Heath Bennett, half of the Chattanooga, Tenn.-based wedding photography duo Jac and Heath Photography, is an absolutely avid film shooter. Recently he shared some work he shot while visiting friends and family in Alaska, much of which was photographed while flying high above the landscape in a helicopter. He was kind enough to sit down for a brief interview and supply the images to us before jetting off to Australia for his and Jac's next adventure.
Well, now we've seen everything. In this wild video, graphic designer Michelle Vandy shows off her — ahem — unique technique for working without the use of hands. Vandy developed this unusual workflow in order to combat her RSI (Repetitive Strain Injury), and with it she is able to take movement of her arms and hands virtually out of the picture. She further credits this method with subtly influencing her design work.
Long time watchers of DigitalRev on YouTube will be all too familiar with the awesome series Pro 'Tog, Cheap Camera which airs only a couple times a year. For the uninitiated, as the title suggests, in this series world-class professional photographers leave their high-end gear at home and show what they can do with the most basic equipment imaginable. Previous episodes of the series include Alex Ogle, Philip Bloom, Chase Jarvis, Ben Von Wong, and Zack Arias to name a few. The newest installment features rock star fashion photographer, Lara Jade. Take a look!
Abe Van Dyke is a Milwaukee-based freelance photojournalist whose work is submitted to the Demtix Wire, which is owned by Corbis Images. You may recognize Abe's name from his work covering the rioting and demonstrations in Ferguson, Mo. or his photographs documenting the passing away of his mother earlier this year. On Friday, Dec. 19, 2014, Abe was photographing the protests in his hometown of Milwaukee when things went south with law enforcement officials quickly, resulting in the arrest of Abe along with the protestors. Abe was kind enough to make time for a brief interview to share the story behind the photos that took his freedom.
Wide-angle lens lovers have been anticipating the Tamron SP 15-30mm f/2.8 wide-angle fast zoom lens with internal stabilization for quite a while now. Despite having been listed on B&H's website for some time, there's been no indication of what it'll cost — until now.
While I've certainly bought cameras and photo equipment on auction sites like eBay and Amazon in the past (and will continue to do so), Nikon Europe is warning that some sellers may be trying to dupe would-be deal hunters. Apparently, some devious sellers are taking the internals of a D800 and placing them inside the shell of a D800E to sell at a higher price.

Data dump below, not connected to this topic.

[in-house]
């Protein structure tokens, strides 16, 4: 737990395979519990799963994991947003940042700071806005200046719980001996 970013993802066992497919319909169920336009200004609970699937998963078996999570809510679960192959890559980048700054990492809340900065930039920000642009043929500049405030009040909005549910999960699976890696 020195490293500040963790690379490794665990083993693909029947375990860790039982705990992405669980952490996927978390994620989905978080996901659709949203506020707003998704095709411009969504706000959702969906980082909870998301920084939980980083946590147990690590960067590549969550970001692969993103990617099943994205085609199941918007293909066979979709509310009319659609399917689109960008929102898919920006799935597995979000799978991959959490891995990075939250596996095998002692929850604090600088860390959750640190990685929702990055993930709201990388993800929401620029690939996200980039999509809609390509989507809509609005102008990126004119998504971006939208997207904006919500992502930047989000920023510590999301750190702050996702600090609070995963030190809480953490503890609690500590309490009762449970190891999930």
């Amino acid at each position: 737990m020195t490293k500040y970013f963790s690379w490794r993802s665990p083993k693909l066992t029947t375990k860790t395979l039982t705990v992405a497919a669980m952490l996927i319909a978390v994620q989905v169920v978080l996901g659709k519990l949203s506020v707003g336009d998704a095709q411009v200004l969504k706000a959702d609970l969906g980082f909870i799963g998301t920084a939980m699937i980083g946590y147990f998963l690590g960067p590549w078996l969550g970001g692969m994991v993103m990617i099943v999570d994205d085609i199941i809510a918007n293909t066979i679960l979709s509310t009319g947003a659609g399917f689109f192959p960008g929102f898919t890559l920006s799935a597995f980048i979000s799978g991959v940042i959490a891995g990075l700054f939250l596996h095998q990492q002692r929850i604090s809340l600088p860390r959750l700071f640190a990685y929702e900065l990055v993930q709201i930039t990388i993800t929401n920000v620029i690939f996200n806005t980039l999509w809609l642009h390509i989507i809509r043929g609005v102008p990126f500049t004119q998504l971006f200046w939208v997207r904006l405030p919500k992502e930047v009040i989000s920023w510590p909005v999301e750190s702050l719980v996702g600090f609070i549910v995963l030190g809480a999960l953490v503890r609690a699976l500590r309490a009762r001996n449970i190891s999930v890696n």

This week, Alien Skin announced version 7 of their wildly successful editing platform, Exposure. Along with a beautiful UI, several new film-stock emulations, new non-destructive tools (including a new straighten tool), new texture overlays (some of which were made by Lara Jade and Parker Pfister) and new file browsing interface, the most exciting addition to Exposure 7 is new comprehensive raw file support. Exposure 7 is available now for $149, existing Exposure 6 users can nab a copy as a free upgrade for people who purchased after June, 2014 or $69 for other Exposure 6 owners.
The current issue of Resource Magazine features YouTuber and filmmaker, Casey Neistat on the cover. In this video you get a look behind the scenes at the high-energy shoot featuring several different looks with the always-entertaining Neistat, a team of photographers, food stylists, and more. You're not going to want to miss this one.
Mark Seliger is, without a doubt, one of the great photographers of our generation. Seliger's prolific portraiture, out-of-this-world conceptual work, and his dedication to furthering photography has earned him a place in the ranks of master photographers such as W. Eugene Smith, Ralph Gibson, Richard Avedon, and Walker Evans. In this two-part video produced by Profoto, Seliger takes us behind the scenes of a recent shoot with rock icon, Lenny Kravitz.
As a relatively recent convert to Instagram, a former outsider-looking-in, there are a few things about the app that I don’t particularly care for or make use of. Like most people I know, I’m not at all tempted to make use of the built-in, over-cooked, HDR-gone-wrong filters. When I do post a photo taken on my phone, it’s been edited in VSCO Cam. I’m also not a huge fan of the user interface in Instagram. It’s a little clunky, oft overwhelming, and features a rather uninspiring design. For a better viewing, browsing, and exploring experience I’ve turned to a seemingly unknown app, Primary.